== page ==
Obesity rates continue to rise in children and adults. So we urgently need to rethink the food we eat, specifically the massive amount of readily available junk food high in sugar, salt and saturated fat.
Simply telling people to eat less or eat more healthily doesn’t work. If food is part of the problem, then food must also be part of the solution. This is why the Government’s Childhood Obesity Plan announced a structured food and drink reformulation programme. Here we answer eight questions about reformulation.
1. What is a reformulation programme?
Reformulation means changing the recipe of processed food to reduce unhealthy nutrients like sugar, salt or saturated fat. Public Health England (PHE) is leading a reformulation programme to reduce the sugar from nine categories of food that contribute the most sugar to children’s diets. The Government has set an achievable target to the food industry to reduce sugar by 20% by 2020 with a 5% reduction achieved by March 2018. PHE will also be extending this work to reduce calories from foods in 2018.
2. Won’t food that’s been reformulated taste worse?
The food industry is expected to reduce sugar incrementally over a period of time to allow peoples’ palates to gradually adjust to less sweet food and drinks. This approach of gradual reduction was successfully used to reduce salt in everyday products.
3. Doesn’t this mean products will be smaller but the same price?
Not necessarily, cutting the portion size is just one way that manufacturers can reduce sugar. Companies could choose to change the recipe or use promotions to encourage healthier choices instead of changing portion sizes. However, portion size reduction in important to help us tackle obesity rates as research does show that larger portion sizes can encourage us to eat more than we need. And the portion size of many processed foods such as ready meals and pies, have increased over the last 20 years in the UK. It’s important to remember however that the price of products is up to manufacturers to decide and is dependent on a range of factors not just reformulation.
4. Won’t people just eat more to compensate?
Research shows portion sizes can influence how much we eat, with larger portions encouraging us to eat more. Providing smaller portions is one way to counteract this.
Portion-controlled packaging could be useful in helping people understand portion sizes and could help reduce calorie intake.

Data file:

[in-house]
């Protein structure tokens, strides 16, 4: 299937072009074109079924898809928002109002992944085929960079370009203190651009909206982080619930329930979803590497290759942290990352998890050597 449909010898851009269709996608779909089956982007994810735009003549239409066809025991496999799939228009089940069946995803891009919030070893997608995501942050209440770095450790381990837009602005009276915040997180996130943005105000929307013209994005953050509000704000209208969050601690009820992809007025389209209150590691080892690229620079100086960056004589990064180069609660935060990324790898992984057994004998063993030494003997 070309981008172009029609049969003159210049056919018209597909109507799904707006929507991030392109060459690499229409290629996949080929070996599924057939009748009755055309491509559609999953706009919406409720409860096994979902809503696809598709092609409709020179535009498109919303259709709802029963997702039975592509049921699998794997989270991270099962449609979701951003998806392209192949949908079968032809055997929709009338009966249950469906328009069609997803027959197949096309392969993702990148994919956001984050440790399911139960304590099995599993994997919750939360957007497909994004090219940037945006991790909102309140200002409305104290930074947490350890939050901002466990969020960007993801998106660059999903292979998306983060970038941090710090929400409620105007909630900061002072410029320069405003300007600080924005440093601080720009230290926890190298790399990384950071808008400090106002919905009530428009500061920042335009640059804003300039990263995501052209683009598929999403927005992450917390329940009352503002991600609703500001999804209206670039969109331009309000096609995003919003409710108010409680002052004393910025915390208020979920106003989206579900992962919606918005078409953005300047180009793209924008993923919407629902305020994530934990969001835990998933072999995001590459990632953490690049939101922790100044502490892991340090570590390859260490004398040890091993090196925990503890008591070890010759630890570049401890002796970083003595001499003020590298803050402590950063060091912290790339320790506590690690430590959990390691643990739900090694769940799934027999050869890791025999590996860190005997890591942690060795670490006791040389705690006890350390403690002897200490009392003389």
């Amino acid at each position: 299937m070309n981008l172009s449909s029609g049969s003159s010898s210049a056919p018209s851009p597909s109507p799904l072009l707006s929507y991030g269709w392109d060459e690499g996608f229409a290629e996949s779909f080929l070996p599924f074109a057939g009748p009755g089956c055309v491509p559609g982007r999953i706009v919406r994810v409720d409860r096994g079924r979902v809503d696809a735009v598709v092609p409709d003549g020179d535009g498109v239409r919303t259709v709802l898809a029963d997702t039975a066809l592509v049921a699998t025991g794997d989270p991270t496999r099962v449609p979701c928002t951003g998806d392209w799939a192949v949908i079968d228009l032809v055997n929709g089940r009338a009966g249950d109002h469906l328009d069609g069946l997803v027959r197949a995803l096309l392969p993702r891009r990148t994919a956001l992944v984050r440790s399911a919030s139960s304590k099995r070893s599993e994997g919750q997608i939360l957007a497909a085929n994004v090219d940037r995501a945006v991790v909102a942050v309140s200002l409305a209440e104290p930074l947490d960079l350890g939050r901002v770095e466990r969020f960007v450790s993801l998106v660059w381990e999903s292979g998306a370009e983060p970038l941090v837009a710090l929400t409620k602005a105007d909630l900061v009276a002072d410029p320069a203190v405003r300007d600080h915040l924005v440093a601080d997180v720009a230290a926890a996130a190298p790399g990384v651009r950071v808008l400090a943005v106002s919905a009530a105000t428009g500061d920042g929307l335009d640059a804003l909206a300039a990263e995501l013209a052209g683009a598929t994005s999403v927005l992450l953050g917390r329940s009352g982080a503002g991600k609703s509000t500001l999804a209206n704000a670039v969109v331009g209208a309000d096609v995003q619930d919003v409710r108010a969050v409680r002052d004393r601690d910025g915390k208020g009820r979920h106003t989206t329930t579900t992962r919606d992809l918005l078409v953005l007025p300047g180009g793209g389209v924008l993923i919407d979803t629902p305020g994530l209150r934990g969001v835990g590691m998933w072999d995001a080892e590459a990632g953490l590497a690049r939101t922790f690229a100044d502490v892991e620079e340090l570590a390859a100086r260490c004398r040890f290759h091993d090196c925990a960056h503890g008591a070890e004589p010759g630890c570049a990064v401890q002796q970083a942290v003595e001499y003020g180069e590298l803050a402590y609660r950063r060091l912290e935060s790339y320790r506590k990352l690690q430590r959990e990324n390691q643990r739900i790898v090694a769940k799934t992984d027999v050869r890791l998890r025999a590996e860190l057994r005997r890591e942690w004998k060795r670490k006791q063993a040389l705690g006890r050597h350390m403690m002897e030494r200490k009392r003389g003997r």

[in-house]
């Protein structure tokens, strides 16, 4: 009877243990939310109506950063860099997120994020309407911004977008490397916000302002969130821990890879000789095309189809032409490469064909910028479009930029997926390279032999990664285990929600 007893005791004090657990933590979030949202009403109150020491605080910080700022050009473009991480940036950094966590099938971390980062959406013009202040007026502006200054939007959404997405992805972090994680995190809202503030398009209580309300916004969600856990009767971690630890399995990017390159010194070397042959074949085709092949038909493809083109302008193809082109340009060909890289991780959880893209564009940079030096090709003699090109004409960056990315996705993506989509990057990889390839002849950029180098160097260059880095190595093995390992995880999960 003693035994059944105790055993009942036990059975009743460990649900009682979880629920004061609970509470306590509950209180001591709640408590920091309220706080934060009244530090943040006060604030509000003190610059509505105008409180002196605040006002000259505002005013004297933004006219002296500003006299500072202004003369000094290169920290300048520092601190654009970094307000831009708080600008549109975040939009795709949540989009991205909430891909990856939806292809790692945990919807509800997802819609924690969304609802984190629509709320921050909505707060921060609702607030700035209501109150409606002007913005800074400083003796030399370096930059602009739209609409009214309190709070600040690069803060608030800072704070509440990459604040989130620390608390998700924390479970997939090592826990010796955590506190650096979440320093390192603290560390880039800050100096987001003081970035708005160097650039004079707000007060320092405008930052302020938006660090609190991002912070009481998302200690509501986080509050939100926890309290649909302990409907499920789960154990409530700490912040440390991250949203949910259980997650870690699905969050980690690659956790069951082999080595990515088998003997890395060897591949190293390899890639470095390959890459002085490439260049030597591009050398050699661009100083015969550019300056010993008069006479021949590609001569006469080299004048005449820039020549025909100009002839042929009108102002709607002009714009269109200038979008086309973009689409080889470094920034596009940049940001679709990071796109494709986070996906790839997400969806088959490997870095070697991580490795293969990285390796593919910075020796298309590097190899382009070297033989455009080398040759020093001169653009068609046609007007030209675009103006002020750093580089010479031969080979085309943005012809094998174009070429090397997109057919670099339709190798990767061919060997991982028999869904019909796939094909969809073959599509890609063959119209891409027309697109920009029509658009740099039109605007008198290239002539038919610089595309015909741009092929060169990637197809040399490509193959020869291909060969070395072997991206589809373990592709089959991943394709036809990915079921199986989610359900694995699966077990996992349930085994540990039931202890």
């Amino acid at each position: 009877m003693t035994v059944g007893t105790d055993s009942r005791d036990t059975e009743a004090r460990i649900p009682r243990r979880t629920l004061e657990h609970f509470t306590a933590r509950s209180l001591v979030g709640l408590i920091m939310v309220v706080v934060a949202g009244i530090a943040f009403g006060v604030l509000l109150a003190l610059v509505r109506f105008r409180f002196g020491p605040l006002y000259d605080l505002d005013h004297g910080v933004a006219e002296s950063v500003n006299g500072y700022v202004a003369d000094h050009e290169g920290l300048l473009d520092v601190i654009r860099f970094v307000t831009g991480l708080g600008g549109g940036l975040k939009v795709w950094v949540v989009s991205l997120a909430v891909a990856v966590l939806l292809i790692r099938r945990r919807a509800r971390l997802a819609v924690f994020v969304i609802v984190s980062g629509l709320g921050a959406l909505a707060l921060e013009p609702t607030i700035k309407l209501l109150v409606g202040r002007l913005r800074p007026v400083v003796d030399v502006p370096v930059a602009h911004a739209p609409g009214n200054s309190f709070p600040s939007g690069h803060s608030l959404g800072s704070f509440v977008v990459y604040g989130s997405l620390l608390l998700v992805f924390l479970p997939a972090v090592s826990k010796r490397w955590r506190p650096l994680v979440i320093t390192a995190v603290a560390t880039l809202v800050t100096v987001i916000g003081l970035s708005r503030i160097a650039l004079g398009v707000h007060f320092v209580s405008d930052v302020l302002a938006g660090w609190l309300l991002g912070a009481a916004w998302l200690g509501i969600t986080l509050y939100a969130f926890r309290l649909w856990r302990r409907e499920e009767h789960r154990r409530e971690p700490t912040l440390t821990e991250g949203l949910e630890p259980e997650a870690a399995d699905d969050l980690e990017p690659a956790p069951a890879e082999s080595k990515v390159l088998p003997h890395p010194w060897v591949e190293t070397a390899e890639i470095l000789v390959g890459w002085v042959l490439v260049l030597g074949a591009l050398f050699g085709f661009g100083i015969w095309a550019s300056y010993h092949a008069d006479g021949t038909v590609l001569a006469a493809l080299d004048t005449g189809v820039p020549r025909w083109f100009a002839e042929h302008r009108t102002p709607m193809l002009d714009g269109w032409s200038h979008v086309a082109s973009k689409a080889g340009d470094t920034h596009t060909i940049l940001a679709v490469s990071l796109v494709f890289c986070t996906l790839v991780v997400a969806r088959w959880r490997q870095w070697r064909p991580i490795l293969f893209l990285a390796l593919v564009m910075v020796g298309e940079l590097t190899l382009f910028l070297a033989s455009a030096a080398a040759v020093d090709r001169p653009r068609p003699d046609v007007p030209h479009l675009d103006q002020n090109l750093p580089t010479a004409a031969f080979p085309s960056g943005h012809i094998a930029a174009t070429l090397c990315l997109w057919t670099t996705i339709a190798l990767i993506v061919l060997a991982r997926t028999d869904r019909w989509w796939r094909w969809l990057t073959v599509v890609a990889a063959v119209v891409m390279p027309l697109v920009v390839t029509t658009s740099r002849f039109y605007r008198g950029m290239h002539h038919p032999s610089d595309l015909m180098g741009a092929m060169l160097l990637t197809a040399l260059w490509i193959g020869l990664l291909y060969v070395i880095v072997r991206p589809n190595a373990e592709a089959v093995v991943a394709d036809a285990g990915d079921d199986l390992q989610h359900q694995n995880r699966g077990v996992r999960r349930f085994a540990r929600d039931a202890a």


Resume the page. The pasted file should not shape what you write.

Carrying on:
5. Is reformulation an example of the nanny state going too far?
No, the Government has a duty of care to provide environment for children that promotes health, not disease. Reformulation programmes are about providing supportive environments, giving children a healthy start to life and about enabling people to make healthy and informed choices.
6. How do we know it will even work?
Reformulation programmes are one of the most effective policy interventions that Government can introduce to reduce obesity levels in a cost effective way. A PHE analysis showed that a programme of reformulation to reduce the levels of sugar in the sugary food and drinks we eat the most would significantly lower sugar intakes, particularly if accompanied by reductions in portion size.
The UK has led the world with salt reformulation which successfully reduced the UK’s consumption of salt by 15% between 2003 and 2011. This reduced population blood pressure and 10,000 fewer strokes and heart attacks.
7. When/ how will we know if it has been successful?
The first detailed assessment of progress towards the 5% sugar reduction, achieved in 2017, will be published very soon - in March 2018. We would expect to see a minimum of 5% sugar reduction from baseline across the retail, manufacturer and out of home sectors.
8. What happens if industry doesn’t reformulate their products?
We expect success. The soft drink industry levy has been extremely successful in encouraging the industry to remove sugar from drinks. We should now look to see what lessons could be applied to other unhealthy products.
The Government has set an achievable target to the food industry to reduce sugar by 20% by 2020. Ministers have indicated that if progress does not happen fast enough then they will take further action. This should include mandatory targets or meaningful sanctions for companies who do not comply.
The Government has taken an important first step to reduce levels of excess weight in children with their Childhood Obesity Plan. Reformulating food to reduce sugar, saturated and overall calories is an important measure to help us all make healthier choices. However to bring down obesity rates we need a range of bold and far reaching policies to help create a healthier environment, rather than one which constantly pushes us towards over-eating and unhealthy options.